I find myself struggling to come up with position players that excite me here. Conversely, there are a whole slew of arms of about similar quality available. I'm not thrilled with the concept of taking a non-elite outfield prospect, but I'm going to go with Ervin from Cincinnati. He boasts a lightning-quick bat and hands with surprising power. He’s also a good athlete with base-stealing skills. I loved Ervin on the Cape, and I think he's going to continue to surprise people throughout his career. He won't carry a fantasy team or anything, but he's a strong across-the-board contributor who will play in a hitter-friendly park that fits him well.”

6.80) Brian Goodwin, OF, Washington Nationals (Bret Sayre, Baseball Prospectus)
“Like you guys thought I wasn't going to take him. I'm going to buck the "shiny new toy" trend and go with a player who struggled in 2013, but I still believe has the skill set to be a valuable fantasy player as soon as 2015. Goodwin can be a true five-category contributor, even if he is not elite in any of them.”

6.81) James Paxton, LHP, Seattle Mariners (John Sickels, Minor League Ball)
“I’m going back to the well for another major-league ready pitcher to pair with Erik Johnson and Matt Wisler: Paxton. He had an erratic year in Triple-A but showed what he was capable of doing in a brief major league trial. I think he will surprise people this year. He's not a shiny new toy, but he can dominate when everything is working.”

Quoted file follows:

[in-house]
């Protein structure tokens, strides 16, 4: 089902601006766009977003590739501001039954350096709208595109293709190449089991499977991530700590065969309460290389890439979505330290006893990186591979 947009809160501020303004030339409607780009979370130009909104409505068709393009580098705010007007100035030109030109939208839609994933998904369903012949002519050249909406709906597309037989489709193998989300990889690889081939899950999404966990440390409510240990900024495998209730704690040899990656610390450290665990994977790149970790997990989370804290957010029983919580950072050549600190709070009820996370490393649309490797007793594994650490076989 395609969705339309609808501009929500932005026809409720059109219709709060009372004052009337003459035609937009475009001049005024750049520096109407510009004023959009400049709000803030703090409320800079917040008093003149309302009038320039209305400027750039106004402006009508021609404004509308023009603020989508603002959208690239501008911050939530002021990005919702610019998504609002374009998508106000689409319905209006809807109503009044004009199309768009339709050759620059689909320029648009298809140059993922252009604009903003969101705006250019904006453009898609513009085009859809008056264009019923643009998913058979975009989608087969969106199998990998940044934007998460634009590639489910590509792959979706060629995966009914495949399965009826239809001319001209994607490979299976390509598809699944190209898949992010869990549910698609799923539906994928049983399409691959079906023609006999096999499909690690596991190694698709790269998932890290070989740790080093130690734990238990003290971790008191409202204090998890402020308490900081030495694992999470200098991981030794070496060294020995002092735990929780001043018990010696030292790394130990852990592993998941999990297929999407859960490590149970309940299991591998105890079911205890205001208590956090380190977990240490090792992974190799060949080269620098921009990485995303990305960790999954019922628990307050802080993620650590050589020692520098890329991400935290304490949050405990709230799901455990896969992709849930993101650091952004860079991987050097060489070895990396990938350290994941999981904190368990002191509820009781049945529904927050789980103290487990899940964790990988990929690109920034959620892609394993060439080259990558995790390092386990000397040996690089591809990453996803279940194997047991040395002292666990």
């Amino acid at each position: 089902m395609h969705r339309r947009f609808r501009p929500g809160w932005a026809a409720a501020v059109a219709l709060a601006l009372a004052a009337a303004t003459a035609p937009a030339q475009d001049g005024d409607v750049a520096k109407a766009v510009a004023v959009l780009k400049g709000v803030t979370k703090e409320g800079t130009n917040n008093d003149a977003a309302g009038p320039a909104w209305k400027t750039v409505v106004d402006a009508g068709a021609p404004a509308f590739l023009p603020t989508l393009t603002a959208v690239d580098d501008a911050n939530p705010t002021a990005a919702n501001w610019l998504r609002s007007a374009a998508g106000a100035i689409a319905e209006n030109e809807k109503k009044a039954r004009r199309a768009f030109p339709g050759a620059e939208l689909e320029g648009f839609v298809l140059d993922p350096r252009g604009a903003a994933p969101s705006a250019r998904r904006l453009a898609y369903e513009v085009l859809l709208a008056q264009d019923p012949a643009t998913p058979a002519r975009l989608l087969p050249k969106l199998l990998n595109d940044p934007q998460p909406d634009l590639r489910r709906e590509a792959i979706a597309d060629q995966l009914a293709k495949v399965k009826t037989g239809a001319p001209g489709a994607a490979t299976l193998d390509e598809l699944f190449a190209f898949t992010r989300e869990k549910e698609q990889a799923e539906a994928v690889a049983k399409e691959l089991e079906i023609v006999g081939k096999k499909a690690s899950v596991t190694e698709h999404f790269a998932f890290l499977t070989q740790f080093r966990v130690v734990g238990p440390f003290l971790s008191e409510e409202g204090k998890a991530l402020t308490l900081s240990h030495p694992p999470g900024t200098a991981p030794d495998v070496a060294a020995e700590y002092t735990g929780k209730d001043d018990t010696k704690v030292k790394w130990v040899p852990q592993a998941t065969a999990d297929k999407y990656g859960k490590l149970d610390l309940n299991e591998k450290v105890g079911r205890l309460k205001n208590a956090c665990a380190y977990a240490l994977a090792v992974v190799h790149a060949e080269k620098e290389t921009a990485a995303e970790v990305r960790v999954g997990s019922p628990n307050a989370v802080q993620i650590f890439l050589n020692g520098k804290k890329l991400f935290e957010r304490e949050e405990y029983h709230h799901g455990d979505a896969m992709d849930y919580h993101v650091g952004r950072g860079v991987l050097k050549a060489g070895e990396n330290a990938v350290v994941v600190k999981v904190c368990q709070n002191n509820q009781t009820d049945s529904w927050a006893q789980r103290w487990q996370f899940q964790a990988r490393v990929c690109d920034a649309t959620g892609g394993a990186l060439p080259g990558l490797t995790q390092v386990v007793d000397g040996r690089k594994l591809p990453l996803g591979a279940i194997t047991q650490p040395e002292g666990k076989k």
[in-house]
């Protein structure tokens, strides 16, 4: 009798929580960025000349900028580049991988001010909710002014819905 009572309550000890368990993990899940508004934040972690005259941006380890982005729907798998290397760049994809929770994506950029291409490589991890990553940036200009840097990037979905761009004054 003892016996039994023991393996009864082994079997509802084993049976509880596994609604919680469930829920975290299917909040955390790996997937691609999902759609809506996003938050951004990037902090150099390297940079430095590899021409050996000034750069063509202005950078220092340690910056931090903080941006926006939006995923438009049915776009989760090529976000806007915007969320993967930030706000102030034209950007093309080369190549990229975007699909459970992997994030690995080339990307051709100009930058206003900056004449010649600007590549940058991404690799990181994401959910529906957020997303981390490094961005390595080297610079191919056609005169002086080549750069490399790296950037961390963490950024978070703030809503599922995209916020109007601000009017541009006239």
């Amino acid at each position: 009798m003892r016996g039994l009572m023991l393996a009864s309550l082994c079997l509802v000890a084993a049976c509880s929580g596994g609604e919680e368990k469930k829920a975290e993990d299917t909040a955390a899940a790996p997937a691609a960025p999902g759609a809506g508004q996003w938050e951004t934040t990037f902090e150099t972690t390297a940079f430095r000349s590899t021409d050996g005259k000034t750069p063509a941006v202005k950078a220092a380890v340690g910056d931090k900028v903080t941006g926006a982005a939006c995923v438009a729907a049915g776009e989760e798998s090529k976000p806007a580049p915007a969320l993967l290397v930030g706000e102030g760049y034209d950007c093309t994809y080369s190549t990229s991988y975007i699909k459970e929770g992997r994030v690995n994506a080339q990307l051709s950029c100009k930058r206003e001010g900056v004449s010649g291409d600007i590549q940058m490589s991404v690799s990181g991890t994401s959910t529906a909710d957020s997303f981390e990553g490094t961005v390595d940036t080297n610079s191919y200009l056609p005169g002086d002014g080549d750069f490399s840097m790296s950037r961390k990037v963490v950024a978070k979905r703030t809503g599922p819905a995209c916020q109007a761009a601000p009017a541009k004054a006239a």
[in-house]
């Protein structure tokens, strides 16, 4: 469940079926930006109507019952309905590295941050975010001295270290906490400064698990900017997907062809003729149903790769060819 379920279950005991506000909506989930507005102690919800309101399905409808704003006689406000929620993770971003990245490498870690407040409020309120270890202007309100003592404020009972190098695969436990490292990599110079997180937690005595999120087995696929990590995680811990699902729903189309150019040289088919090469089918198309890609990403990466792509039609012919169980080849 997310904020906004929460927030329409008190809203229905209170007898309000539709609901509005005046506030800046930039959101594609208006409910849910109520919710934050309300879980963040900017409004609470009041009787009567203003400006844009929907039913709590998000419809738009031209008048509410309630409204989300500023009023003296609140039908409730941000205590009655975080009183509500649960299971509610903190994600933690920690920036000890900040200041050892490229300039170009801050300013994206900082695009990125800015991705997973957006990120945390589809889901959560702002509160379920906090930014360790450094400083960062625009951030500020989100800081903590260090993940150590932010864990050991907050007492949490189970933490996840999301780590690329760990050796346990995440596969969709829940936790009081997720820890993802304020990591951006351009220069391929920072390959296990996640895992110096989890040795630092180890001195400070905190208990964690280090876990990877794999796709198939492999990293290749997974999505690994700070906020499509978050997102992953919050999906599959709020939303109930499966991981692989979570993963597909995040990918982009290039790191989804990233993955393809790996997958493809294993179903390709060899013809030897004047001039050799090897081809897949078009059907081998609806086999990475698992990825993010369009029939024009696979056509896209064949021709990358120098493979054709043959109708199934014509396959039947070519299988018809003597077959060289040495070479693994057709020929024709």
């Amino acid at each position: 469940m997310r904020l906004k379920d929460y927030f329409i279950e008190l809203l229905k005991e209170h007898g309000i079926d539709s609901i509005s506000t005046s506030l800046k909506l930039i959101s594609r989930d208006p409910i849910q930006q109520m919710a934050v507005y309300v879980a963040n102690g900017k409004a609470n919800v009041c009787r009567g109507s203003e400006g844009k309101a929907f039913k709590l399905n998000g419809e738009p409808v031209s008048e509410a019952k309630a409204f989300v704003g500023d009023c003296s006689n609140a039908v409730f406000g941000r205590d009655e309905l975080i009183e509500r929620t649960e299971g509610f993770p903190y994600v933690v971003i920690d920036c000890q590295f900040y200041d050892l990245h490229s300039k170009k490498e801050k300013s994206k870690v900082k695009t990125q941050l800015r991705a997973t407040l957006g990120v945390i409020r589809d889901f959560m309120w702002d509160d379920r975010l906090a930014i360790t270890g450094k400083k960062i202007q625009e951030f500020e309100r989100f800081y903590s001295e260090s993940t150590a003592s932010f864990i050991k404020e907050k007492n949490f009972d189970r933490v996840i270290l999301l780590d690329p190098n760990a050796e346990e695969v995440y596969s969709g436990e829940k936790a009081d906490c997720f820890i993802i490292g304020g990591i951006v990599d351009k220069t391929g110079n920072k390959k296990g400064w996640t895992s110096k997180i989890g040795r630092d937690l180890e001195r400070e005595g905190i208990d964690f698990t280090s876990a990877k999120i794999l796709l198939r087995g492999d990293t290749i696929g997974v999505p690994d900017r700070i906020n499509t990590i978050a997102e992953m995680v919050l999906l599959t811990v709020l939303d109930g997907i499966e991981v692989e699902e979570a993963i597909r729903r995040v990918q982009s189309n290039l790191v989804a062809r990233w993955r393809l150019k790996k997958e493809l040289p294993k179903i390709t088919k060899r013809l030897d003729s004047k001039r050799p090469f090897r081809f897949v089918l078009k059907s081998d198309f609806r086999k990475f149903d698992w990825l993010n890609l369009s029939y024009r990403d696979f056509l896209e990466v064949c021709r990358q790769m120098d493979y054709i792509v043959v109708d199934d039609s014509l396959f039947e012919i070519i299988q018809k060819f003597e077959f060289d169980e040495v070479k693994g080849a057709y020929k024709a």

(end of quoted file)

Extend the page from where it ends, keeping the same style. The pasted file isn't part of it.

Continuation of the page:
6.82) Dominic Smith, 1B, New York Mets (Ray Guilfoyle, Fake Teams)
“Smith is a 2013 draft pick who hit well in Rookie ball after signing with the Mets. He showed a keen eye at the plate in 48 games at that level, walking at a 12 percent clip with an acceptable strikeout rate, but did not hit for much power at all. He is just 18 years of age, so he has plenty of time to develop the power, which is a must if he is stuck at first base. Then again, a first baseman with average power and a high walk rate isn't so bad in an era when power continues to drop across the sport.”

6.83) J.P. Crawford, SS, Philadelphia Phillies (Chris Crawford, MLB Draft Insider)
“Well, I had Dominic Smith's card ready to hand in, but since he was stolen from me, I'll go with the best middle-infielder on my board in Crawford. As a left-handed hitter with excellent feel for hitting along with plus defensive instincts (if not tools), I could see Crawford moving through the system very quickly, and seasons of .290 batting averages with 12-15 homers and 20-25 stolen bases are not out of the question.”

6.84) Austin Hedges, C, San Diego Padres (Eno Sarris, FanGraphs)
“Austin Hedges' game may not translate well to fantasy. He's a great defensive catcher, and his throws to second wowed the crowd in Arizona. But at the plate instead of behind it, his best asset might just be his ability to make contact. Here, I'm okay with taking a catcher and seeing if the power will develop. I really wanted Crawford, though.”

Round Seven

7.85) C.J. Edwards, RHP, Chicago Cubs (Eno Sarris, FanGraphs)